Incidence, nature, time of onset, duration and intensity were recorded using non-specific and specific questions related to expected adverse events. Intensity determined by patient subjective evaluation. Investigator determined relationship between the treatment and adverse events.POOR. Not clear if selection of patients biased, number eligible NR. High overall loss to follow-up. Adverse events not specified or defined. Ascertainment techniques inadequately described. Patients and assessors not blinded to intervention. No statistical analysis of potential confounders. Duration of follow-up appears adequate, 6 months. (1)NRTransdermal fentanyl (n=236)
Any adverse effect: 177(75%)
Somnolence=53(22.5%)
Nausea=51(21.6%)
Vomiting=36(15.3%)
Constipation=36(15.3%)
Dizziness=59(25%)
Irritability=12(5.1%)
Urinary retention=10(4.2%)
Sweating=22(9.3%)
Local pruritus=9(3.8%)
High withdrawal rate
Green, 1996Retrospective cohortMethadone

Mean dose NR (range 30 to 120 mg/day)

Duration NR
Patients with chronic non- cancer pain on methadoneNRNRUnable to assess, no inception cohortUnable to assess number withdrawn or lost to follow- up, no inception cohort 11 analyzedavg. 56 years
27% female
Race NR

73% chronic back pain
18% neuropathy
9% chronic headaches

Pain duration NR
Any adverse event, assessment methods not clearPOOR. Not clear if selection of patients biased, not clear if consecutive series. No inception cohort, unable to assess loss to follow- up. Adverse events not specified or defined. Ascertainment technique not described. Assessors do not appear to have been blinded. No statistical analysis of potential confounders. Duration of follow-up NR. (0)NRMethadone:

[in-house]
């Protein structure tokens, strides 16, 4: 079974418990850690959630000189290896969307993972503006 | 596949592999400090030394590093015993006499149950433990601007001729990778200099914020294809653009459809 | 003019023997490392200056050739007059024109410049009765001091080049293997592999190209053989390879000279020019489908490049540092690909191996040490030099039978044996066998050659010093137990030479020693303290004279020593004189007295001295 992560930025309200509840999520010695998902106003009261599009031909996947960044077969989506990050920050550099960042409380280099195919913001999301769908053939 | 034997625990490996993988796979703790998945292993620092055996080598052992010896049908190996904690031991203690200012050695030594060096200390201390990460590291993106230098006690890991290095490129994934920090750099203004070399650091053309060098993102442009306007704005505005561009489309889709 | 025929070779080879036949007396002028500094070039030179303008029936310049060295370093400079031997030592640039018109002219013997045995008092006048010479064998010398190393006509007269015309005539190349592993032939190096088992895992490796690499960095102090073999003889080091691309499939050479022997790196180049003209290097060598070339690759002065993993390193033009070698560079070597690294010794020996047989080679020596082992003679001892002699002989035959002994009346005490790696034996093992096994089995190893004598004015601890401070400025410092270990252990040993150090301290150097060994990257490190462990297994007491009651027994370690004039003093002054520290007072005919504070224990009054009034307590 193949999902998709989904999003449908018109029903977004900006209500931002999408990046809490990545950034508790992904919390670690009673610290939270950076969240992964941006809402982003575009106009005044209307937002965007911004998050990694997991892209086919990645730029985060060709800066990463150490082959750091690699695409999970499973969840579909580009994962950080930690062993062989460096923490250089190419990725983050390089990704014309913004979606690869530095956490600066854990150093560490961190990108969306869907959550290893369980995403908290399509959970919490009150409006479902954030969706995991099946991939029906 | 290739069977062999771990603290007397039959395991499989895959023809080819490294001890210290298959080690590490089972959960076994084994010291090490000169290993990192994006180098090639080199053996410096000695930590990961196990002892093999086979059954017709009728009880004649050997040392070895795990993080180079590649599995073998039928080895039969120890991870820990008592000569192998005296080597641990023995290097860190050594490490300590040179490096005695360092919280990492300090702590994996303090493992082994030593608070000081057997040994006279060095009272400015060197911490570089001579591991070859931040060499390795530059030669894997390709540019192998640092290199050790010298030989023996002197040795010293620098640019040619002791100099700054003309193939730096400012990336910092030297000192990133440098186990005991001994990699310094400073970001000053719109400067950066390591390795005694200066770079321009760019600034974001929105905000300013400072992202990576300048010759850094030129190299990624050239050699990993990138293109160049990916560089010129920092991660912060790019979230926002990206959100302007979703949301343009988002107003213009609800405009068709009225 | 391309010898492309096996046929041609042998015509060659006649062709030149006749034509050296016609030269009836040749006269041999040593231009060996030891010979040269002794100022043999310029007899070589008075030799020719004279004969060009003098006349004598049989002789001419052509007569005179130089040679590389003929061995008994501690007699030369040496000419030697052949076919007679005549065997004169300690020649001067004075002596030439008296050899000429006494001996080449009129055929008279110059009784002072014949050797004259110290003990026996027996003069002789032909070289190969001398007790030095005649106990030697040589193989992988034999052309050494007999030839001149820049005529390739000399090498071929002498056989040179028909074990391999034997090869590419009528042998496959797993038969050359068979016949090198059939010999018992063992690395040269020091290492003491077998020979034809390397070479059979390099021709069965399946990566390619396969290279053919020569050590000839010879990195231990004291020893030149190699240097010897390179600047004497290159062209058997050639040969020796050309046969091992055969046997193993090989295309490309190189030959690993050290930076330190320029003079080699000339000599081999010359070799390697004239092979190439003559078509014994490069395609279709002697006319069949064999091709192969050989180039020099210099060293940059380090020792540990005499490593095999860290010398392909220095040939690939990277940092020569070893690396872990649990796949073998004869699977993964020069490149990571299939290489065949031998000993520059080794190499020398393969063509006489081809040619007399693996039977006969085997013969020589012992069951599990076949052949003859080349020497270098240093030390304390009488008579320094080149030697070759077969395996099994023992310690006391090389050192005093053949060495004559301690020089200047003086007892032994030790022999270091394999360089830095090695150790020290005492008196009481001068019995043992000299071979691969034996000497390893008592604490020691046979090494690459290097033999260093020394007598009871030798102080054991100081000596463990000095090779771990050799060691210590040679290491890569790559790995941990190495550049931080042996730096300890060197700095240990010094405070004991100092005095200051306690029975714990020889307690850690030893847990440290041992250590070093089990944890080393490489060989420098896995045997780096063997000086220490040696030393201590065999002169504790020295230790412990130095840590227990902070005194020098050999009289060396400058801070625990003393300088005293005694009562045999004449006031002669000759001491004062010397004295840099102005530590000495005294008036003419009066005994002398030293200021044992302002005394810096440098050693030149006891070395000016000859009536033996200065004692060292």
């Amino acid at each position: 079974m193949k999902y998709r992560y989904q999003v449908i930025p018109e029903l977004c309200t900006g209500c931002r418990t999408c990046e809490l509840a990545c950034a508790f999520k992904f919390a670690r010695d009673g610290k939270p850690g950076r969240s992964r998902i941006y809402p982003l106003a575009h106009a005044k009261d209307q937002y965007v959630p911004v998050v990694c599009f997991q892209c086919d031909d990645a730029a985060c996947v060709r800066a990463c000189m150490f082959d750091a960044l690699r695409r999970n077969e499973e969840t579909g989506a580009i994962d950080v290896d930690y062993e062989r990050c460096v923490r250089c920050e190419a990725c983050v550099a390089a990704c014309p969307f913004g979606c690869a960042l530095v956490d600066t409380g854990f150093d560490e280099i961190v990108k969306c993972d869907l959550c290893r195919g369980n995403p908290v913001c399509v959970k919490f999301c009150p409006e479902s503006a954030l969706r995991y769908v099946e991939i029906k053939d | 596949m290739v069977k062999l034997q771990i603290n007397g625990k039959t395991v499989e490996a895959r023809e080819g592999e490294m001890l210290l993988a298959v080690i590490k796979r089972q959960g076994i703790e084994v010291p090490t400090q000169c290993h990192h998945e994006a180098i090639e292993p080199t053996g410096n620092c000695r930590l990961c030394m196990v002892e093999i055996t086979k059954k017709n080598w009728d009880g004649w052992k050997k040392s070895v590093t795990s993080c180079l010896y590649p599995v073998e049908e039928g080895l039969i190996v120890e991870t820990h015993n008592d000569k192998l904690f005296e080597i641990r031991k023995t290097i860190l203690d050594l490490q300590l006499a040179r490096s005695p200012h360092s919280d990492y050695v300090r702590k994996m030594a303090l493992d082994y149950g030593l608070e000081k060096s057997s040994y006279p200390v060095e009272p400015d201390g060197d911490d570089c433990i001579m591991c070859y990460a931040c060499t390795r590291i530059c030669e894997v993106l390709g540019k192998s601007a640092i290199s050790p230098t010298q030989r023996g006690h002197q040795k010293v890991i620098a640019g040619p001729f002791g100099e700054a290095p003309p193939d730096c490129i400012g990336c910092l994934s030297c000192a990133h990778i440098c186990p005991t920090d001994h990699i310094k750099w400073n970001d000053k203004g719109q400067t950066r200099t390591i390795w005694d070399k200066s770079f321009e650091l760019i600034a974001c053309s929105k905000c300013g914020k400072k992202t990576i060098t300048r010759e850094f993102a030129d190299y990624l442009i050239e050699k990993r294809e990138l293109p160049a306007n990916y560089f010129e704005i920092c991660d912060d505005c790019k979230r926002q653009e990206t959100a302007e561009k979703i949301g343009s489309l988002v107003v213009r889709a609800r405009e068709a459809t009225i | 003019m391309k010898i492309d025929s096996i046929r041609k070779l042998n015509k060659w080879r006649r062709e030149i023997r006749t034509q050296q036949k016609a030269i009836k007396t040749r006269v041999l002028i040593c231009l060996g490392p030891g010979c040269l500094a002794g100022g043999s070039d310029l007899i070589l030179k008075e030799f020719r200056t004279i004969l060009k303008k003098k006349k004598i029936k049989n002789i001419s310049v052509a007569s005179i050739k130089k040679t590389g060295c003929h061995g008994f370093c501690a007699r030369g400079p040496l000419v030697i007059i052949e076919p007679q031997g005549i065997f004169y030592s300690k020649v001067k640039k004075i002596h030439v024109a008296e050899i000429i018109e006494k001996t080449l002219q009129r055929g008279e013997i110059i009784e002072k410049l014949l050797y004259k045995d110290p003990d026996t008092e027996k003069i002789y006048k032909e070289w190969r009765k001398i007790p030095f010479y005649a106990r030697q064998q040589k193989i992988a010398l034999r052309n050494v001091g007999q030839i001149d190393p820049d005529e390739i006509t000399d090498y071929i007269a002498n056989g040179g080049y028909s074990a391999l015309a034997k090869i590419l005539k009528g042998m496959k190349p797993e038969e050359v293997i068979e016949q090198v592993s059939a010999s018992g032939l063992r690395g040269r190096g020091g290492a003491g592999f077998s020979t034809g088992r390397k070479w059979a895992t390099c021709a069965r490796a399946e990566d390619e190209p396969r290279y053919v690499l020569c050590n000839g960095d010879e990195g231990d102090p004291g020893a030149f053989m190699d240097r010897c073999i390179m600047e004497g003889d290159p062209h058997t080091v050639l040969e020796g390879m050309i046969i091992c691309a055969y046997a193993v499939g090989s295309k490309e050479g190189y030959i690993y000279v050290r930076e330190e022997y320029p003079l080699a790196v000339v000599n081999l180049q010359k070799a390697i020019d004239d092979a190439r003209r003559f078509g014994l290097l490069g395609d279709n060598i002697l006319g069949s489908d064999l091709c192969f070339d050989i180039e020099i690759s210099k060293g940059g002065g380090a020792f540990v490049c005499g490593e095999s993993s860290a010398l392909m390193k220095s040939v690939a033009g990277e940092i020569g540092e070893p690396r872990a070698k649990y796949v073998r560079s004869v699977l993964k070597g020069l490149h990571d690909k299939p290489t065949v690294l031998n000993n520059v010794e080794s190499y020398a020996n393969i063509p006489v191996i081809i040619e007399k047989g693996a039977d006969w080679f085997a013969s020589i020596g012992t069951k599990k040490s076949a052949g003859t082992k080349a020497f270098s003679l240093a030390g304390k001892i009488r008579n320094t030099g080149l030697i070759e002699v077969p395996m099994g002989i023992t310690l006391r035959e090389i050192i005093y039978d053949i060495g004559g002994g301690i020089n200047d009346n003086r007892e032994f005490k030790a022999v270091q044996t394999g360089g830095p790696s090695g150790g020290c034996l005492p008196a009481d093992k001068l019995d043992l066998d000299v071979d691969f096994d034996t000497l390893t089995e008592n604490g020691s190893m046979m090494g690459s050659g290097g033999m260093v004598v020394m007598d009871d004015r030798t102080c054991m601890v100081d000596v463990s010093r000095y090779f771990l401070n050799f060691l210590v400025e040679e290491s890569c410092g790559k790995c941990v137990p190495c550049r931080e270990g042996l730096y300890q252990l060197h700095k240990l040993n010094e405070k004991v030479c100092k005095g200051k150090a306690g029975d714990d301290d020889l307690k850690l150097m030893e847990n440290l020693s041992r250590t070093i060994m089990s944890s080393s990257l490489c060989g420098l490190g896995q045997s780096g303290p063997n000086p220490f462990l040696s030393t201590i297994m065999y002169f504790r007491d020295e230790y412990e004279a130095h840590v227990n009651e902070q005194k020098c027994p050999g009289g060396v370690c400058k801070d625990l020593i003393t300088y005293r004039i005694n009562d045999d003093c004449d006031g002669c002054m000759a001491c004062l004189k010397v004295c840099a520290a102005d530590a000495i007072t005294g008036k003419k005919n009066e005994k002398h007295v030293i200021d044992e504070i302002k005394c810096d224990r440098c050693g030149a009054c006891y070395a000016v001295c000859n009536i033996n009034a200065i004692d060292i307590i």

Any adverse effect: 6/11 (55%)
Abuse: 1/11 (9%)
Overdose on patient's methadone by family member or friend: 1/11 (9%)
Sudden death: 1/11 (9%)
Severe anorexia, sedation, and nausea: 1/11 (9%)
Small study, not clear how patients selected for methadone treatment or how selected for inclusion. No inception cohort.
Hartung, 2007Prospective cohort
  1. Transdermal fentanyl
  2. Sustained-release oxycodone
  3. Sustained-release morphine
Oregon fee-for-service Medicaid enrollees with an initial prescription of a long- acting opioid (at least 28 days worth of medication) from January 1, 2000 and December 31, 2004 with continuous prescriptions for opioidsNot specifiedNRNR5684 included in analyses, 2027 with non- cancer pain (338 transdermal fentanyl, 508 methadone, 447 sustained-release oxycodone, 734 sustained- release morphine)Mean age: 62 vs. 49 vs. 54 vs. 52 years (p<0.001)
Female sex: 75% vs. 64% vs. 67% vs. 64% (p=0.002)
Non-white race: 6% vs. 10% vs. 12% vs. 8% (p=0.028)
Morphine equivalent dose/day: 98 vs. 237 vs. 67 vs. 77 mg (p<0.001)
Back pain: 57% vs. 65% vs. 59% vs. 65% (p=0.016)